Whitney is a mom of three teen daughters, a freelance writer, and co-partner of the site You can find her on Facebook at WhitneyFlemingWrites.

I Want My Kids To Know God’s Always There

In: Faith, Motherhood
Woman holding cross in the palm of her hand, color photo

A few months ago, my friend lost his dad. And it impacted our community profoundly. Because he loved SO BIG. Everywhere he went, he couldn’t help but talk to and engage with people—sharing a joke to make them smile or offering a compliment to build them up. He was a connector. And in all the connecting he did, he was quick to remind everyone he encountered that our hearts are ever connected to a God who loves us. It had become his thing to pass out little wooden crosses to those he happily chatted up as he went about each...

Keep Reading

As My Children Grow, I Miss It All—Even the Sick Days

In: Kids, Motherhood
Toddler on mom's shoulder

I whisk my daughter through the doors of urgent care and cradle her head as I stand behind three other mamas clinging to their babies. We’re each rocking in different ways but moving nonetheless. The silent, comforting rhythm of motherhood. I see sad, sick eyes from the babies with their heads nestled into the necks of their mama. I’m tired from the sleepless night, and I shift from foot to foot. There is hushing and humming and back-patting. A pacifier drops to the floor. All of a sudden my daughter feels heavy. A vague sinking feeling comes over me, like...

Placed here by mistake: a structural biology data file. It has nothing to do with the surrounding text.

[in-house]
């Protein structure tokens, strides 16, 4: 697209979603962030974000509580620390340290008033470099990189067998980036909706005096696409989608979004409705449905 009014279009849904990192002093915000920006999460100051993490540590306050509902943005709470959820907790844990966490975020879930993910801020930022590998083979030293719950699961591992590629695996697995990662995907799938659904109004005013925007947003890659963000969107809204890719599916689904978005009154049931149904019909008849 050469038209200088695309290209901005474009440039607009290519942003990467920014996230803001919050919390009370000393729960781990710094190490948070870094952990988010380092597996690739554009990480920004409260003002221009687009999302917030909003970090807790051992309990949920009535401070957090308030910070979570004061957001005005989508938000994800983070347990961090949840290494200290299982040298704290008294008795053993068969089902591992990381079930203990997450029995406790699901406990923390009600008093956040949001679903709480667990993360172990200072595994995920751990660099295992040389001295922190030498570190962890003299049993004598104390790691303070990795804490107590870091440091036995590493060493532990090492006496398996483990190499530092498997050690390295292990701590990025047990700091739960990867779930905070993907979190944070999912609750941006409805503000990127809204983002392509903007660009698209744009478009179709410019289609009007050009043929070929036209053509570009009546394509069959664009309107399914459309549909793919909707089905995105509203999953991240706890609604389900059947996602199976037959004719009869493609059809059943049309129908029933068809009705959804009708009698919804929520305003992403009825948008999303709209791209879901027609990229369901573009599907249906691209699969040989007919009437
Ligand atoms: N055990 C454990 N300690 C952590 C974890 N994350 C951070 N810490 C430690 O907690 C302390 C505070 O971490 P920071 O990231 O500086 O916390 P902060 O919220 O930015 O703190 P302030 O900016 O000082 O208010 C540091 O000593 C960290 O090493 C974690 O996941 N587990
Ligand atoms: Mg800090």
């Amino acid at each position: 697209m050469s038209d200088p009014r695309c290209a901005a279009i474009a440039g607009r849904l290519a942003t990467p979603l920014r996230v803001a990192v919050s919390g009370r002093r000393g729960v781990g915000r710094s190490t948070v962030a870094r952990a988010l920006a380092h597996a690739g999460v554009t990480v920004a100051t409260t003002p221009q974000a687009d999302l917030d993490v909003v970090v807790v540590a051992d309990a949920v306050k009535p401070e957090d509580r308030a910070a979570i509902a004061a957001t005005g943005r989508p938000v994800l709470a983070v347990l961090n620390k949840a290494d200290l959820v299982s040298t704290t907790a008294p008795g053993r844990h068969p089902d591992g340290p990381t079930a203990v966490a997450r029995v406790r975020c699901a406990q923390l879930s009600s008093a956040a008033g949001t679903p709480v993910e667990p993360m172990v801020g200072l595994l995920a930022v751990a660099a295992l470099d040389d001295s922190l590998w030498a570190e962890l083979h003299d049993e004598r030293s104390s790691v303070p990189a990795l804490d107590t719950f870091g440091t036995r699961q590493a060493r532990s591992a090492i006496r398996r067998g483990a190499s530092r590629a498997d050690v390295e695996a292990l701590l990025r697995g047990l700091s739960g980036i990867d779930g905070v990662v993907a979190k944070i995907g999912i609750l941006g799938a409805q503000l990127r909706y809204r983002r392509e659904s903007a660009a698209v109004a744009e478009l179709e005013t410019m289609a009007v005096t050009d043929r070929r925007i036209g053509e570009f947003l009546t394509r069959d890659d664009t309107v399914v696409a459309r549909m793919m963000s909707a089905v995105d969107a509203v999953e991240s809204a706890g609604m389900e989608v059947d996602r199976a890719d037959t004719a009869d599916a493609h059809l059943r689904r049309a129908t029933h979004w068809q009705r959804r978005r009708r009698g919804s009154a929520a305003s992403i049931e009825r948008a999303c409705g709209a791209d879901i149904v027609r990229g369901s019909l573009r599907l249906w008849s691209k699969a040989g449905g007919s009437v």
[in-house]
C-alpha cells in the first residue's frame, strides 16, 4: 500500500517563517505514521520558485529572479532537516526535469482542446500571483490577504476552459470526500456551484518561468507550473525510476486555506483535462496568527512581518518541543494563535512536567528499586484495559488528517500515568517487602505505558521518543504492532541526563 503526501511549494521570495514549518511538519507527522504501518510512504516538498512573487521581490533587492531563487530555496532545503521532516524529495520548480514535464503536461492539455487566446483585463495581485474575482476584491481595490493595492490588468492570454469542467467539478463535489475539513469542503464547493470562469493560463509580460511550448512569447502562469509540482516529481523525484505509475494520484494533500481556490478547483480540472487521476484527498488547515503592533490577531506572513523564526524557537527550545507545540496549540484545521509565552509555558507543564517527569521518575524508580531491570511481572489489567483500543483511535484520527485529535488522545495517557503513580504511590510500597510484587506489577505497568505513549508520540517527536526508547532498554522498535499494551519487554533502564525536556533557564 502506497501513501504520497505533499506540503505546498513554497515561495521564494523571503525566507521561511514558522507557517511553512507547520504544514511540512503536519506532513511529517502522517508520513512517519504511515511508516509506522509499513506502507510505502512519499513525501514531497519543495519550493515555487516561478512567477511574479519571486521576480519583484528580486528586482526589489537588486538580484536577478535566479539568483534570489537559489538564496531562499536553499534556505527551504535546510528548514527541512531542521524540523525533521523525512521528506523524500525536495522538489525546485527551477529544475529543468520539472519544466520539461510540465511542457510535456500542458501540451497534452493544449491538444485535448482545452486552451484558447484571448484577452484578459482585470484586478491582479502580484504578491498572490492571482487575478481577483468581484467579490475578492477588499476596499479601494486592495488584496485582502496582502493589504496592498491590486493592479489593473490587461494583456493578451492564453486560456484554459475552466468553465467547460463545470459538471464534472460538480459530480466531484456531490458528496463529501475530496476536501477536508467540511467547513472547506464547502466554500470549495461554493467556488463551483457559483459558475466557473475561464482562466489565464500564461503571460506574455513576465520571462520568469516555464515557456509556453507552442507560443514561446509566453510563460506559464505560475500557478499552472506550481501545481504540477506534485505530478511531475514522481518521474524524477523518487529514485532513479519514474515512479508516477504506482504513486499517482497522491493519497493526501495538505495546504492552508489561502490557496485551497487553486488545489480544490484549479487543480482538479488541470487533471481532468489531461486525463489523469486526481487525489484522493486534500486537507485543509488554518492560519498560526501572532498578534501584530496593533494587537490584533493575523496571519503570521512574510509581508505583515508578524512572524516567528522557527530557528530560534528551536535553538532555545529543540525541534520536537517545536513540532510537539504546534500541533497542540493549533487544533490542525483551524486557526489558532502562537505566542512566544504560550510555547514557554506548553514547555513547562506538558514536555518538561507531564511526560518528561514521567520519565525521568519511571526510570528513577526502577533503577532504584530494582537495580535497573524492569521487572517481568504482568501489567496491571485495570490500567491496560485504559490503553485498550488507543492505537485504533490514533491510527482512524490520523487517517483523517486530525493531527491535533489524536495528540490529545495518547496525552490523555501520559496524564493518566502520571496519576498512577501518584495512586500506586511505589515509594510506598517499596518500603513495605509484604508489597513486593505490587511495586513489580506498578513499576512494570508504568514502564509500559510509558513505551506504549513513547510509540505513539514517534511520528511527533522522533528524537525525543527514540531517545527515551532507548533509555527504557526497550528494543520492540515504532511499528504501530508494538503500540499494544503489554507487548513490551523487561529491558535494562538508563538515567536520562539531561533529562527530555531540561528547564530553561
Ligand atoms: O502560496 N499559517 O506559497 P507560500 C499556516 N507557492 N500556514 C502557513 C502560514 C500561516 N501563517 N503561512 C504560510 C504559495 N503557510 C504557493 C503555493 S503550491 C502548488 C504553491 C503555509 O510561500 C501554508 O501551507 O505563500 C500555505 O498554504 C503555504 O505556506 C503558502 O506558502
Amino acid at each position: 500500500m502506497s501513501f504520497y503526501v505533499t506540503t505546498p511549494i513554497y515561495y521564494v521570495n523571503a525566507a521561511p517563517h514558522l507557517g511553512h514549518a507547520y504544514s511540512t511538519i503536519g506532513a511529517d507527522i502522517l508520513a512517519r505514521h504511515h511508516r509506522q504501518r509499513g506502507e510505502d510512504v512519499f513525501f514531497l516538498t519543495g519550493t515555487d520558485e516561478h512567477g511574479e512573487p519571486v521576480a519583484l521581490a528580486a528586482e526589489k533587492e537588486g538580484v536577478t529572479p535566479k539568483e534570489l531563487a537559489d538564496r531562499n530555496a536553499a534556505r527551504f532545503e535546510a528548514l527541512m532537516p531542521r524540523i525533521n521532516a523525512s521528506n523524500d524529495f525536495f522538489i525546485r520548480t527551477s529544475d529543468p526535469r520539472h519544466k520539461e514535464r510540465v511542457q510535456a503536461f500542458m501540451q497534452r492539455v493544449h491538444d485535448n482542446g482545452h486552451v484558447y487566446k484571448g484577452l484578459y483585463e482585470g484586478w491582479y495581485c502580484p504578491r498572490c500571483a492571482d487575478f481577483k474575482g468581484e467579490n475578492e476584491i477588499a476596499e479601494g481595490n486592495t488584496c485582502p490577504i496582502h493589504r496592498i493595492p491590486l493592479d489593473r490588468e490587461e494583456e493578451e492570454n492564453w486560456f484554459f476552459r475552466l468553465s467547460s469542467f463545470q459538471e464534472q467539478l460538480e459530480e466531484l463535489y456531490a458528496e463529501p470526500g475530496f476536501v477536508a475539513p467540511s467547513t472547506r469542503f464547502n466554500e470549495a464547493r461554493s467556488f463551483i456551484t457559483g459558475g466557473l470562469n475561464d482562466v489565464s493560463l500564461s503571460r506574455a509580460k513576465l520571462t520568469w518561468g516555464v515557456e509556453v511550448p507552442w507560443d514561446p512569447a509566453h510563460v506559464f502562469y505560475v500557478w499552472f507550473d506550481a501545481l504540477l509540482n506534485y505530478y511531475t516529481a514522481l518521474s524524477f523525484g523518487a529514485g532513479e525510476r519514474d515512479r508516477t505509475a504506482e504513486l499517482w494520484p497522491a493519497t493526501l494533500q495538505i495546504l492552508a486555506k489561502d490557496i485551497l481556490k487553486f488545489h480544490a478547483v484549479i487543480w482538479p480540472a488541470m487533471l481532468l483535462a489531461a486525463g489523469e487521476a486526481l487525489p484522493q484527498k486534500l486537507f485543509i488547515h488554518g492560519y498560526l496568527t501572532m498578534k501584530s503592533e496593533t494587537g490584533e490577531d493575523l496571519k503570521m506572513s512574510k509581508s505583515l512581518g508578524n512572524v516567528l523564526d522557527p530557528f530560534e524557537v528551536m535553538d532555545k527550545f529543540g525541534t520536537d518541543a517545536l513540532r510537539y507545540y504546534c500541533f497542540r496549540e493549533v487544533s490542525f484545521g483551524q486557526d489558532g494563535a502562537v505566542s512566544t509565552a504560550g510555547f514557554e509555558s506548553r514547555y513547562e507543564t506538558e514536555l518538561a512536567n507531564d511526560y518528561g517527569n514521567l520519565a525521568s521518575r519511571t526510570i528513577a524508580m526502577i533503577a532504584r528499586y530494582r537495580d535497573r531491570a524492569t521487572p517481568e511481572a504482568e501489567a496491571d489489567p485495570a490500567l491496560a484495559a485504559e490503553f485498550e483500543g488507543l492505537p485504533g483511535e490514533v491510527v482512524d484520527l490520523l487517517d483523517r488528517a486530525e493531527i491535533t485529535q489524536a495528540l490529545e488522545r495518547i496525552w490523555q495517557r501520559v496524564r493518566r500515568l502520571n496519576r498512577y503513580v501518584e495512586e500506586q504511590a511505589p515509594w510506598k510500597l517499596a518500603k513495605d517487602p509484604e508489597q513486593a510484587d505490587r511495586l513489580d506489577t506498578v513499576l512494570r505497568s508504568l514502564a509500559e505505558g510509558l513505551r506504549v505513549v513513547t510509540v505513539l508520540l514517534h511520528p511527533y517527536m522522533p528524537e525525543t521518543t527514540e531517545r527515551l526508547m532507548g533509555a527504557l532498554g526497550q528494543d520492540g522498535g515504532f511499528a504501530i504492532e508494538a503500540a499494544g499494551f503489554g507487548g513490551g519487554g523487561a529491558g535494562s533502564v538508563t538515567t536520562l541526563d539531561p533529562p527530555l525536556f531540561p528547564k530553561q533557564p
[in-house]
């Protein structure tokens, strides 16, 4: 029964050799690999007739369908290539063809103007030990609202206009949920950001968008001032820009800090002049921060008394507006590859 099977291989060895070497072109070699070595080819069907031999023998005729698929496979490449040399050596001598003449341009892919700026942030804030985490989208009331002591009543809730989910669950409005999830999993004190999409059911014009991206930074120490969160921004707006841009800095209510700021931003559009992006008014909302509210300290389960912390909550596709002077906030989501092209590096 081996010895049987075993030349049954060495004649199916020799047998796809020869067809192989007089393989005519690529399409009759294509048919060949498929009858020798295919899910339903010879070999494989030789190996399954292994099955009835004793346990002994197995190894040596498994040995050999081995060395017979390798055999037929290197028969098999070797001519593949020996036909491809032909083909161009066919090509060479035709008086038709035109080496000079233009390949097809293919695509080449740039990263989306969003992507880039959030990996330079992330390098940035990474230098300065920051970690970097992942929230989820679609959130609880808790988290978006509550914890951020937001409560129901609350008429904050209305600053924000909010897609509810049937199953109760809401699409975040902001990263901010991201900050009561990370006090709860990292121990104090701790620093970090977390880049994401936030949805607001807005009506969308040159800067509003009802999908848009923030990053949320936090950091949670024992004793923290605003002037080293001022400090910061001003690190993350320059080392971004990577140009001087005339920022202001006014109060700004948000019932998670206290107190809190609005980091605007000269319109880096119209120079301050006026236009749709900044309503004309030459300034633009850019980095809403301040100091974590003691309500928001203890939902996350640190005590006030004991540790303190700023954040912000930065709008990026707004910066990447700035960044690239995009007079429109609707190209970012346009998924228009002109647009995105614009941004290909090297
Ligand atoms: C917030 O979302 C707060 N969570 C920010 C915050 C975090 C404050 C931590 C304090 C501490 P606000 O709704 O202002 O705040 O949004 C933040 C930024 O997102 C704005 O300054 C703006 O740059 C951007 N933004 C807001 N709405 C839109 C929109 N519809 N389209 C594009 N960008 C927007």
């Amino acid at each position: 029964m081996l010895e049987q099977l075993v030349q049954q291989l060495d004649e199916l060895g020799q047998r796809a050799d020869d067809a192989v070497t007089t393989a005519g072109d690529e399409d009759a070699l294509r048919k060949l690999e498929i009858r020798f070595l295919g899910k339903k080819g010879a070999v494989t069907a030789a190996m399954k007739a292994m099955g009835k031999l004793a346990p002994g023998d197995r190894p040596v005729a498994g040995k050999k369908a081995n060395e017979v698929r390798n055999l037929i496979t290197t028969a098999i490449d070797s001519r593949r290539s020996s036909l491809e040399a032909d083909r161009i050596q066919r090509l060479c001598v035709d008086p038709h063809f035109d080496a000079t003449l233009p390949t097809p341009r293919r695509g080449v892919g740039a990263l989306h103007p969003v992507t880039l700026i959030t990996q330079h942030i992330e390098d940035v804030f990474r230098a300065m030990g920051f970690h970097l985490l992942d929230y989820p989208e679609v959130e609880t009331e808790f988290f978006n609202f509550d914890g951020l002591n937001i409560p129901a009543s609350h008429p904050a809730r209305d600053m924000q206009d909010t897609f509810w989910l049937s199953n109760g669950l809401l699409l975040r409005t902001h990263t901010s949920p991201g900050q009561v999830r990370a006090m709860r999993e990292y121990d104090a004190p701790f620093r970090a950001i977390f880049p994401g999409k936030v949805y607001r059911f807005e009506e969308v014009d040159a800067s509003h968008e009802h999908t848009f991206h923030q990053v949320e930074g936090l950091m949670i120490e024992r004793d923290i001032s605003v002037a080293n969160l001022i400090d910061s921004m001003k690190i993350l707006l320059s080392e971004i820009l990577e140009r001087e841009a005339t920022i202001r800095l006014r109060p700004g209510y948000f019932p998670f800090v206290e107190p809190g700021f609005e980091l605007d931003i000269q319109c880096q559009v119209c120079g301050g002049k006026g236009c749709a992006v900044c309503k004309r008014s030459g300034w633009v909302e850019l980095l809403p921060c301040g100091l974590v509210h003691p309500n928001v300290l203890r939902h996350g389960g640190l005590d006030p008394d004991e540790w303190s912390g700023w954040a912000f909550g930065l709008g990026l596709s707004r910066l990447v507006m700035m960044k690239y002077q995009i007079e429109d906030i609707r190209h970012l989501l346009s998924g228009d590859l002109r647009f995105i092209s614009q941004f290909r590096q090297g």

Keep Reading

Life with Autism Is Full of Ticking Time Bombs

In: Kids, Motherhood
Mother, father, teen daughter, color photo

Many of us who live with autism are familiar with the comings and goings of the ticking time bomb—one that disappears for periods of time, so much so that we might forget about it. Then, suddenly, this bomb drops at our doorstep in the form of a returning or new obstacle, so intense that it causes us to pause our lives, alter our plans, maybe even change our current paths. For our family, the new challenge has been sudden, piercing, sporadic screams. Not constant, not even often, thankfully, but jolting nonetheless. So here we were, in the midst of our...

Keep Reading

In Motherhood, Grace Makes up the Difference

In: Faith, Motherhood
Mother holding young child

Today, I have been the mean mom, the tired mom, the overwhelmed mom, the anxious mom, the impatient mom, and the want to turn in my mom card mom. Mostly, I’ve felt like the I have no clue what I’m doing mom. I have raised my voice 47 times, told children to “suck it up, buttercup” 36 times, and have intervened in approximately 83 sibling disagreements. I have rolled my eyes 59 times, sighed 148 times, and visibly showed other signs of impatience, well, way too many times. RELATED: I’m a Good Mom, You Just Caught Me in a Bad...

Keep Reading

Dear Mom, Your Best Is Enough

In: Motherhood
Mom and young boy with backpack

I am my own worst enemy—I forget to let myself off, give myself time, free myself of guilt.  I am a stay-at-home mom, but I am not a superhero.  For the most part, I absolutely love, treasure, and soak up every happy, special, tough, gritty moment of motherhood. I am forever grateful for this journey. But I also feel extremely guilty any time the load builds a little too high. I forget that I too am allowed emotions, time off, and forgiveness.  As a rule, I don’t snap. I am a patient parent. I discuss and I cuddle and I reason...

Keep Reading

I Know My Friends Aren’t Bothered by My Messy House, but I Am